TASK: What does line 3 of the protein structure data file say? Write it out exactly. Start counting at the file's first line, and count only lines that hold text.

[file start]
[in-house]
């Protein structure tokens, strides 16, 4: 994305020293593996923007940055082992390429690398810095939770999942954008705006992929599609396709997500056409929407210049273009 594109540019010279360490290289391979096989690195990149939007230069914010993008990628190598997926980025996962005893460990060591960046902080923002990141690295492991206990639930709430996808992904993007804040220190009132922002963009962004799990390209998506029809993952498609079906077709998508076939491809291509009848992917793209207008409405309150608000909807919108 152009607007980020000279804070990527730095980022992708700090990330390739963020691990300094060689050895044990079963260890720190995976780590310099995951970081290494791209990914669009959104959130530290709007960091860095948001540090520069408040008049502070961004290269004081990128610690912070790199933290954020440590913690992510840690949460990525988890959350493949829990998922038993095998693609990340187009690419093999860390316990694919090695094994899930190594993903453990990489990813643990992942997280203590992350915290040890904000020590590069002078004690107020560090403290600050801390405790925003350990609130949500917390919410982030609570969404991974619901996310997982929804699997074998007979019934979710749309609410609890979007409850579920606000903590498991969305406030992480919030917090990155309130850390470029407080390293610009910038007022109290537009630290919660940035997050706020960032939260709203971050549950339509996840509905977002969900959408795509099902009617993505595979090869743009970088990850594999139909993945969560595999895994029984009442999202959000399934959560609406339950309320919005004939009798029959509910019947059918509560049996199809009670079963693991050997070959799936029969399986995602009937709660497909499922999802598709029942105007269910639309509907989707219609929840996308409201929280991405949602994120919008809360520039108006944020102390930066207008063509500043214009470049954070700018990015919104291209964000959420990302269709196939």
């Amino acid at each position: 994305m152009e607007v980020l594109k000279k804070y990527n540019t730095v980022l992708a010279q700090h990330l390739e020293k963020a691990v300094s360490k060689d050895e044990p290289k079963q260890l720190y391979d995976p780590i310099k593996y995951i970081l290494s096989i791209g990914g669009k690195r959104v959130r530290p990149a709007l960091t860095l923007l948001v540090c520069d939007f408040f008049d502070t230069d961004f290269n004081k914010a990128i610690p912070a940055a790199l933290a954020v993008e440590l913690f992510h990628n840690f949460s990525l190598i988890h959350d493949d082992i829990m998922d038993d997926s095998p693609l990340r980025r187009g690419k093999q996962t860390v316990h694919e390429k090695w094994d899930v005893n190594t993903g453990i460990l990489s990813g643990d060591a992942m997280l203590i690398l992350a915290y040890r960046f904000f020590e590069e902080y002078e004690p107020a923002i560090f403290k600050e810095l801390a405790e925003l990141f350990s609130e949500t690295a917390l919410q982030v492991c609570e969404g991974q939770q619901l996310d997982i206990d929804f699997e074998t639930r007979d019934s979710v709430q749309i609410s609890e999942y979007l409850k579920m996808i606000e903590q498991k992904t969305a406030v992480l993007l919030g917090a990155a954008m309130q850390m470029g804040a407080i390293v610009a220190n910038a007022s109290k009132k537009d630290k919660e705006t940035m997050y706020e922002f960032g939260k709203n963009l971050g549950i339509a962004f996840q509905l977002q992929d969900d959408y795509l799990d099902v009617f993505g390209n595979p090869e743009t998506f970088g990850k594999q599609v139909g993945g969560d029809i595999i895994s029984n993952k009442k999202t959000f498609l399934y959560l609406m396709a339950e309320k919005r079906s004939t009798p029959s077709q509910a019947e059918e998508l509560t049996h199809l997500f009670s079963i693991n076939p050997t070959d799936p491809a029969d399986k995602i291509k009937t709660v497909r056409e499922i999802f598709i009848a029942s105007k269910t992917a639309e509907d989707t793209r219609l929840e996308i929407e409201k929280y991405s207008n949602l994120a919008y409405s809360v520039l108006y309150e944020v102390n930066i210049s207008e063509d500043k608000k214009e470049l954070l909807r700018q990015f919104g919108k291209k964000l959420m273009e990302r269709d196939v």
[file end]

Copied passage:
């Amino acid at each position: 994305m152009e607007v980020l594109k000279k804070y990527n540019t730095v980022l992708a010279q700090h990330l390739e020293k963020a691990v300094s360490k060689d050895e044990p290289k079963q260890l720190y391979d995976p780590i310099k593996y995951i970081l290494s096989i791209g990914g669009k690195r959104v959130r530290p990149a709007l960091t860095l923007l948001v540090c520069d939007f408040f008049d502070t230069d961004f290269n004081k914010a990128i610690p912070a940055a790199l933290a954020v993008e440590l913690f992510h990628n840690f949460s990525l190598i988890h959350d493949d082992i829990m998922d038993d997926s095998p693609l990340r980025r187009g690419k093999q996962t860390v316990h694919e390429k090695w094994d899930v005893n190594t993903g453990i460990l990489s990813g643990d060591a992942m997280l203590i690398l992350a915290y040890r960046f904000f020590e590069e902080y002078e004690p107020a923002i560090f403290k600050e810095l801390a405790e925003l990141f350990s609130e949500t690295a917390l919410q982030v492991c609570e969404g991974q939770q619901l996310d997982i206990d929804f699997e074998t639930r007979d019934s979710v709430q749309i609410s609890e999942y979007l409850k579920m996808i606000e903590q498991k992904t969305a406030v992480l993007l919030g917090a990155a954008m309130q850390m470029g804040a407080i390293v610009a220190n910038a007022s109290k009132k537009d630290k919660e705006t940035m997050y706020e922002f960032g939260k709203n963009l971050g549950i339509a962004f996840q509905l977002q992929d969900d959408y795509l799990d099902v009617f993505g390209n595979p090869e743009t998506f970088g990850k594999q599609v139909g993945g969560d029809i595999i895994s029984n993952k009442k999202t959000f498609l399934y959560l609406m396709a339950e309320k919005r079906s004939t009798p029959s077709q509910a019947e059918e998508l509560t049996h199809l997500f009670s079963i693991n076939p050997t070959d799936p491809a029969d399986k995602i291509k009937t709660v497909r056409e499922i999802f598709i009848a029942s105007k269910t992917a639309e509907d989707t793209r219609l929840e996308i929407e409201k929280y991405s207008n949602l994120a919008y409405s809360v520039l108006y309150e944020v102390n930066i210049s207008e063509d500043k608000k214009e470049l954070l909807r700018q990015f919104g919108k291209k964000l959420m273009e990302r269709d196939v």